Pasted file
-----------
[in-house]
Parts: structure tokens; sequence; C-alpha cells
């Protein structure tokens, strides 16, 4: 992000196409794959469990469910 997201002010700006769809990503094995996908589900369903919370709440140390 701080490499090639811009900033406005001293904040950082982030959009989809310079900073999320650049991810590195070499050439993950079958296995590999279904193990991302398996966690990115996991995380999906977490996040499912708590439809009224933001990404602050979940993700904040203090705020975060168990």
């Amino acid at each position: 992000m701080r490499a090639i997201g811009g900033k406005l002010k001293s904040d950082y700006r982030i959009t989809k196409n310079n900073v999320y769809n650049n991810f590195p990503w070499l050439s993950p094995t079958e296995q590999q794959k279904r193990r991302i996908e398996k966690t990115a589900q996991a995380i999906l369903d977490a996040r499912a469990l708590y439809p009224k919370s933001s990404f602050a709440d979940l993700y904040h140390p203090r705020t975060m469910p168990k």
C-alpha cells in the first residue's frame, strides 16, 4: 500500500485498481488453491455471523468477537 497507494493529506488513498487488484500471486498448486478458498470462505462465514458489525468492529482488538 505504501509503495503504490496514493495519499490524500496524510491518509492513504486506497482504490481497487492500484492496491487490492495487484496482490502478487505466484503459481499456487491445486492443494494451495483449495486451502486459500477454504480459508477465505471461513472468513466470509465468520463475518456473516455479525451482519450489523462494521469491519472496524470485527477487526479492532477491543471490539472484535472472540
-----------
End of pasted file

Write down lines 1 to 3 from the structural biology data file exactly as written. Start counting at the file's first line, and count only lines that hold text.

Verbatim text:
[in-house]
Parts: structure tokens; sequence; C-alpha cells
């Protein structure tokens, strides 16, 4: 992000196409794959469990469910 997201002010700006769809990503094995996908589900369903919370709440140390 701080490499090639811009900033406005001293904040950082982030959009989809310079900073999320650049991810590195070499050439993950079958296995590999279904193990991302398996966690990115996991995380999906977490996040499912708590439809009224933001990404602050979940993700904040203090705020975060168990």